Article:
E-mail: firstname.lastname@example.org [by email, Feb 2012] Quoting from the company's website
KD Fisher & Co. Pty. Ltd., Safety and Welfare: OHS & W training facilities located on premises; Gas detection monitoring & consultation; Safety & Security products; Electric components, Power & switchgear products, Electrical/Electronic service & engineering
Mr. Fisher adds "Our company is family owned, and employs 30 personnel, and has been specifying, and designing gas detection systems, using "bought in" detectors from overseas manufacturers, and developing sampling systems to allow the most proficient system for many applications, including jet fuel leakage detection systems for military aircraft hangars, and tanker parking shelters, for the Australian Dept. of Defence. "
[3-a] "Dangers of Carbon Dioxide, Health Effects of Carbon Dioxide Gas", K.D. Fisher & Co. Pty, Ltd., 18 Benjamn St., St. Marys, Adelaide, South Australia 5042, website: www.kdfisher.com.au, Tel: 08-8277-3288. Offices in Sydney & Melbourne.
This document consists of selected reproductions from the CCOHS (Canada's National Occupational Health & Safety Resource) with minor Australian applications & modifications, and cites the InspectAPedia carbon dioxide gas hazards article found above on this page.
 GAS EXPOSURE EFFECTS, TOXIC Toxic Gas Exposure Hazards and Test Protocols including links
to our toxic gas exposure screening and gas testing protocols.
 "Table Z-1 Limits for Air Contaminants, 1910.1000 Table Z-1" OSHA standard for air contaminant limits (http://www.osha.gov/pls/oshaweb/owadisp.show_document?p_table=STANDARDS&p_id=9992) - includes for CO2, Carbon dioxide.........| CAS No. 124-38-9 | 5000 ppm | 9000 mg/m3 limits for carbon dioxide as an air contaminant.
 Klemens C. Baczewski PE, email correspondence, 4/29/2009 discussed correct CO2 calculations.
 Taylor, Lewis G. and G. Oscar Kreutziger, The Gaseous Environment of the Chick Embryo in Relation to Its Development and Hatchability, 1968 (printout does not include the Journal)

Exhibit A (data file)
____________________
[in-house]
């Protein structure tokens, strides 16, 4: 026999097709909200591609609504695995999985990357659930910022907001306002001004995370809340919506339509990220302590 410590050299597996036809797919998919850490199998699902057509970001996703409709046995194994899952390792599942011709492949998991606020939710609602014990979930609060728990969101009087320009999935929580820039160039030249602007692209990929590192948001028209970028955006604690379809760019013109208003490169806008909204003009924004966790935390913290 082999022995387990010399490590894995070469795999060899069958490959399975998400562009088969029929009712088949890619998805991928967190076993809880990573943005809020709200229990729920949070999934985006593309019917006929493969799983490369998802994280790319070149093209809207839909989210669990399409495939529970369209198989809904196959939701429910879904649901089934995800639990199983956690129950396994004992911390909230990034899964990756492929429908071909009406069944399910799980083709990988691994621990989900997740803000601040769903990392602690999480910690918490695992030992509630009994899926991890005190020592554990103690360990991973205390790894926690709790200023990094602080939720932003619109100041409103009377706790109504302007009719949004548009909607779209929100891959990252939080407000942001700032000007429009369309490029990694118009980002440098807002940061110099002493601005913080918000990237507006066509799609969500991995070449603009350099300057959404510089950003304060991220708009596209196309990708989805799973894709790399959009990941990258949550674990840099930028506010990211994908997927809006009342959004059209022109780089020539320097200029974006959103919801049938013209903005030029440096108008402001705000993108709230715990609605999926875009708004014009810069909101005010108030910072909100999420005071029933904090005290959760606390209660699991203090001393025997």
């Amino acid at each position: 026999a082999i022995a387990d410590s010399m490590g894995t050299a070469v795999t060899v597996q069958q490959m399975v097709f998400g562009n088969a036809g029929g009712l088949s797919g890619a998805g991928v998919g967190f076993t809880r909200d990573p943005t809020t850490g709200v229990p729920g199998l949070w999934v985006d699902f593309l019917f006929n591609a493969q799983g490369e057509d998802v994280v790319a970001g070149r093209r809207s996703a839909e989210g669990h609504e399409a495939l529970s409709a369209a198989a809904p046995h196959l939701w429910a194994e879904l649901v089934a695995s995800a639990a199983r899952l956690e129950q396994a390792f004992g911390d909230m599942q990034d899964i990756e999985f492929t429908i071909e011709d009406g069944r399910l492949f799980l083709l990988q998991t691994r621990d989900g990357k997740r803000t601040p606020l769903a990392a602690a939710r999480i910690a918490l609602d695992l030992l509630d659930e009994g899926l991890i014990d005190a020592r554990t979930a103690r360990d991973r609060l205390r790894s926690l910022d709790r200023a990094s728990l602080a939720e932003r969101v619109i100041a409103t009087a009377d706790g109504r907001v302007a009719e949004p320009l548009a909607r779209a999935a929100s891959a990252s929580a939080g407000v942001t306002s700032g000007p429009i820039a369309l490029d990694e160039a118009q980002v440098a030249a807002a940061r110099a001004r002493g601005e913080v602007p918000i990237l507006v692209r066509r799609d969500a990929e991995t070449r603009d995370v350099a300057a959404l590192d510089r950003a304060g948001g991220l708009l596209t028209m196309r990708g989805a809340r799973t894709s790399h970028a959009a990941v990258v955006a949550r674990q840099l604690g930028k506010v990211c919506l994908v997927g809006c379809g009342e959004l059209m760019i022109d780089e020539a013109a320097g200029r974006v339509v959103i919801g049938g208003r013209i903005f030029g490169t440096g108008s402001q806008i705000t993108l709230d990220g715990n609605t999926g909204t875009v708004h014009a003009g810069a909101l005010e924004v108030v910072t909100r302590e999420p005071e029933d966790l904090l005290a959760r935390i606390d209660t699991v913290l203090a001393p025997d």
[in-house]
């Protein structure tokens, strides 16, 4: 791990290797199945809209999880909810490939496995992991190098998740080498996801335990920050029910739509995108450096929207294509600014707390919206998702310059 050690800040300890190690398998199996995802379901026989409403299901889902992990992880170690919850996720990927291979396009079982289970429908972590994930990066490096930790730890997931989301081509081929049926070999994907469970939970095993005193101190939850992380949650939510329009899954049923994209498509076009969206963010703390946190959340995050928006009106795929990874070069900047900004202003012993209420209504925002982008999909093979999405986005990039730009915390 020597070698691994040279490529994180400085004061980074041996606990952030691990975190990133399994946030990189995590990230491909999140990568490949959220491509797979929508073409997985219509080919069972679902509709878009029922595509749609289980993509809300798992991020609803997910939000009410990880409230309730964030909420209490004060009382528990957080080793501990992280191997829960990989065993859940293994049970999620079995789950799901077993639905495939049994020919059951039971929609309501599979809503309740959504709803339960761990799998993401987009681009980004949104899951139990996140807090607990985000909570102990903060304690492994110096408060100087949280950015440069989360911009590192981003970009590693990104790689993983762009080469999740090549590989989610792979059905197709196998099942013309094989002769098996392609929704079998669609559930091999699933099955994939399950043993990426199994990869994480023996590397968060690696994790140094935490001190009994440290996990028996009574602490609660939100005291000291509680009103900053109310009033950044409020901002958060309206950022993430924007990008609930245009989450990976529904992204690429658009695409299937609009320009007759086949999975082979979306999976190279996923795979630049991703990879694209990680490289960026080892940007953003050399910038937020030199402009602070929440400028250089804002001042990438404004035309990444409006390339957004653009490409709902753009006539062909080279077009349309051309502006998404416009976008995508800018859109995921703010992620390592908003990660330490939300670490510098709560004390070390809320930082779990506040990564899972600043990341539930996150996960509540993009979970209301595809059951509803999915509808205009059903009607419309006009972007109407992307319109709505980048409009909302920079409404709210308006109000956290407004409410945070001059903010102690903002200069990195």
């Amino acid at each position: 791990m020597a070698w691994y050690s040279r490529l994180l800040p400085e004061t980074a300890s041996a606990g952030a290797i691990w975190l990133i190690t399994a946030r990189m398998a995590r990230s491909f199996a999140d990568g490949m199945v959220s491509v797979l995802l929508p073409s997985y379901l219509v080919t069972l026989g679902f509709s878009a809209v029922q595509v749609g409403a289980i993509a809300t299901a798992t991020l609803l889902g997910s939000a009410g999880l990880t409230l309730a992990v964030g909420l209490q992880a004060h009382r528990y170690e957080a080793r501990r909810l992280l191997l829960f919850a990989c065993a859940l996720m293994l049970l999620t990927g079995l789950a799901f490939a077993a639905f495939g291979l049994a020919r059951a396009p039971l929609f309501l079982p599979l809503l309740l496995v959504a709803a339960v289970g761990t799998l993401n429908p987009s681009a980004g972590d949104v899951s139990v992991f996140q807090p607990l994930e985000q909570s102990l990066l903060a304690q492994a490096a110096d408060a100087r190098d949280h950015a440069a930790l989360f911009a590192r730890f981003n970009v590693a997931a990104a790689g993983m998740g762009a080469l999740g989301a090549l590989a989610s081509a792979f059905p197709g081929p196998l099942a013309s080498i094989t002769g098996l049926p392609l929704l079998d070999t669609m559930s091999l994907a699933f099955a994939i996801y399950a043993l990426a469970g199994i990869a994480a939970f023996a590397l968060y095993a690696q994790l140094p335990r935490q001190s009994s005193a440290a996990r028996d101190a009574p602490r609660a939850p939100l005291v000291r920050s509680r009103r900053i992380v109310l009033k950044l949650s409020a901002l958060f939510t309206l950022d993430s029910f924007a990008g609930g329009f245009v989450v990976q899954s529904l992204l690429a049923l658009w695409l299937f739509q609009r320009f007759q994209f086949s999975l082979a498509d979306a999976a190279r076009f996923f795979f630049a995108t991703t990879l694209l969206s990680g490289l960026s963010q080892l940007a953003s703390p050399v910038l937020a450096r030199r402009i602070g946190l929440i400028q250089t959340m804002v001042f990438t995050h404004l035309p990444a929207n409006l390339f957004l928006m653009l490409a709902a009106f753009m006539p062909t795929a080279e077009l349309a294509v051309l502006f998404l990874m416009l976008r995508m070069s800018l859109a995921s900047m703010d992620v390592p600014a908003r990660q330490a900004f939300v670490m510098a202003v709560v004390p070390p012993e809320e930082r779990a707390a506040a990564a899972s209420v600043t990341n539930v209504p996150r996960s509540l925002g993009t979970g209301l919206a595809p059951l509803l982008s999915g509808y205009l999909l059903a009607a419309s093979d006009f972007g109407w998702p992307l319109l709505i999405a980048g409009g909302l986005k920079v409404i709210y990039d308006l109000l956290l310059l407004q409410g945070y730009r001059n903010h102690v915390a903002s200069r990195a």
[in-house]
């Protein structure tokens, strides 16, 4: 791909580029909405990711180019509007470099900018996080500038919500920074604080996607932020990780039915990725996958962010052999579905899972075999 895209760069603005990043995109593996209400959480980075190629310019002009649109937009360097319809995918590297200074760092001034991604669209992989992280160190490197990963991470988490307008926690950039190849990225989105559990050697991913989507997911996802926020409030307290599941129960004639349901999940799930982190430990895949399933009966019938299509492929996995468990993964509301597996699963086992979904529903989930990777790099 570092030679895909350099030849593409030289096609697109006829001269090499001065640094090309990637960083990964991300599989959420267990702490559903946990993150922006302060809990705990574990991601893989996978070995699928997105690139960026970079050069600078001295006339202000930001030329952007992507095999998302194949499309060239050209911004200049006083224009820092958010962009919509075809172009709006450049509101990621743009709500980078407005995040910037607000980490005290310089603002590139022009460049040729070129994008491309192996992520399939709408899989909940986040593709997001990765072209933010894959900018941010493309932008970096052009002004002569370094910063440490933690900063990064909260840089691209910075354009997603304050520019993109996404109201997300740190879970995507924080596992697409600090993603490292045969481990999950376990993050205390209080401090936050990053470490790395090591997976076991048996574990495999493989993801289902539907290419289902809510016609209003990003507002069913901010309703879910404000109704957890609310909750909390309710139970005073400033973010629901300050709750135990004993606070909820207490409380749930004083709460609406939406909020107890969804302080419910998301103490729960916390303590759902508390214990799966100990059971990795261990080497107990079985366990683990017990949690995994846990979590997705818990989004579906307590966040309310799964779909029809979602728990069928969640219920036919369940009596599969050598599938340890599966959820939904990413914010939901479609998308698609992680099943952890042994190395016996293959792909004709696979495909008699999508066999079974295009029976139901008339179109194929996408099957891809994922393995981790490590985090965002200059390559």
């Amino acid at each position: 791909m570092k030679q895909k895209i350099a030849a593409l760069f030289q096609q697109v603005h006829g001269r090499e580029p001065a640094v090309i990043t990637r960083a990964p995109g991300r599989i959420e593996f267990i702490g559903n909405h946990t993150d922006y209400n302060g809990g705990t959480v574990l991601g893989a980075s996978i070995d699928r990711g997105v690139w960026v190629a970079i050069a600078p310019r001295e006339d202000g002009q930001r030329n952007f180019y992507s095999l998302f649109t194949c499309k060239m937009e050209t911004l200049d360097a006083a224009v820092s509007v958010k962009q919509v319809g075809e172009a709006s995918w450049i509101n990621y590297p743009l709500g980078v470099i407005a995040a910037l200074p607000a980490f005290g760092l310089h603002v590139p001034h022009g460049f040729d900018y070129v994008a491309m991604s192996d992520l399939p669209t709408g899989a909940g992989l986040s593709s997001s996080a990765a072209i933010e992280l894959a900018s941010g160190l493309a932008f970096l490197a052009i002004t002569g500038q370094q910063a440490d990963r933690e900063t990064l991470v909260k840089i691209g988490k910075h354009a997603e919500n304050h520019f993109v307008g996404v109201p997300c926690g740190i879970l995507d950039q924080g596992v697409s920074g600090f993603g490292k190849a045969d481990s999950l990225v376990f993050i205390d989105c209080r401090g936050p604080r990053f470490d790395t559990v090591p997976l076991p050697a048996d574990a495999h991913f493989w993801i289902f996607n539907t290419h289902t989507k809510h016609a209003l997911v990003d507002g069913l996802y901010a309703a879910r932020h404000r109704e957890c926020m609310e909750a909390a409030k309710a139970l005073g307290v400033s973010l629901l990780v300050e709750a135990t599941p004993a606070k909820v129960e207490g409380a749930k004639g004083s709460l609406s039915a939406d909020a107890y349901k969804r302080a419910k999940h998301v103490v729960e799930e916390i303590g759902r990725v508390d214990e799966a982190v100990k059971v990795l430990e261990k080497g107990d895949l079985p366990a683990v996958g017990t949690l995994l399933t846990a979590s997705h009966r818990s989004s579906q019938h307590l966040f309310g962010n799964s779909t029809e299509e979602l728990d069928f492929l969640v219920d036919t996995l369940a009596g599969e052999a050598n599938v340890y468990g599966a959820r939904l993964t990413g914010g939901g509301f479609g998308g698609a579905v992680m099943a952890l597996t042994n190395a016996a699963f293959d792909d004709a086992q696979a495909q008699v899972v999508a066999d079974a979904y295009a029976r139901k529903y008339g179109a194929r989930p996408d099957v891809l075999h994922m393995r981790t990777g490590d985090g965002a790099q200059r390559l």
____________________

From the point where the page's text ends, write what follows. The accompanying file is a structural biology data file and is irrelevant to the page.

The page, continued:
Holloway and Heath, 1984 Ventilatory Changes in the Golden Hamster..., Laboratory Rat...., Comp. Biochem. Physiol., Vol. 77A, No 2, pp. 267-273
 Bruggeman et al. 2007 Acid-base balance in chicken embryois...incubated under high CO2 concentrations... Respiratory Physiology and Neurobiology 159:147-154
 De Smit et al, 2006 Emryonic developmental plasticity of the chick: Increased CO2 ... Comparative Biochemistry and Physiology, Part A 145: 166-175
 Bar-Ilan, Amir and Jacob Marder, Adaptations to Hypercapnic conditions in the Nutria..., Comp. Biochem. Physiol. Vol 75A, No 4, pp 603-608, 1983
 "Health Effects of Carbon Dioxide Gas", CCOHS, Canadian Centre for Occupational Health and Safety, web search 02/15/2012, original source: http://www.ccohs.ca/oshanswers/chemicals/chem_profiles/carbon_dioxide/health_cd.html
Carson, Dunlop & Associates Ltd., 120 Carlton Street Suite 407, Toronto ON M5A 4K2. Tel: (416) 964-9415 1-800-268-7070 Email: email@example.com. The firm provides professional home inspection services & home inspection education & publications. Alan Carson is a past president of ASHI, the American Society of Home Inspectors. Thanks to Alan Carson and Bob Dunlop, for permission for InspectAPedia to use text excerpts from The Home Reference Book & illustrations from The Illustrated Home. Carson Dunlop Associates' provides extensive home inspection education and report writing material.
The Illustrated Home illustrates construction details and building components, a reference for owners & inspectors. Special Offer: For a 5% discount on any number of copies of the Illustrated Home purchased as a single order Enter INSPECTAILL in the order payment page "Promo/Redemption" space.
TECHNICAL REFERENCE GUIDE to manufacturer's model and serial number information for heating and cooling equipment, useful for determining the age of heating boilers, furnaces, water heaters is provided by Carson Dunlop, Associates, Toronto - Carson Dunlop Weldon & Associates Special Offer: Carson Dunlop Associates offers InspectAPedia readers in the U.S.A. a 5% discount on any number of copies of the Technical Reference Guide purchased as a single order. Just enter INSPECTATRG in the order payment page "Promo/Redemption" space.
The Home Reference Book - the Encyclopedia of Homes, Carson Dunlop & Associates, Toronto, Ontario, 25th Ed., 2012, is a bound volume of more than 450 illustrated pages that assist home inspectors and home owners in the inspection and detection of problems on buildings. The text is intended as a reference guide to help building owners operate and maintain their home effectively. Field inspection worksheets are included at the back of the volume.
Special Offer: For a 10% discount on any number of copies of the Home Reference Book purchased as a single order. Enter INSPECTAHRB in the order payment page "Promo/Redemption" space. InspectAPedia.com editor Daniel Friedman is a contributing author.
Special Offer: Carson Dunlop Associates offers InspectAPedia readers in the U.S.A. a 5% discount on these courses: Enter INSPECTAHITP in the order payment page "Promo/Redemption" space. InspectAPedia.com editor Daniel Friedman is a contributing author.
The Horizon Software System manages business operations,scheduling, & inspection report writing using Carson Dunlop's knowledge base & color images. The Horizon system runs on always-available cloud-based software for office computers, laptops, tablets, iPad, Android, & other smartphones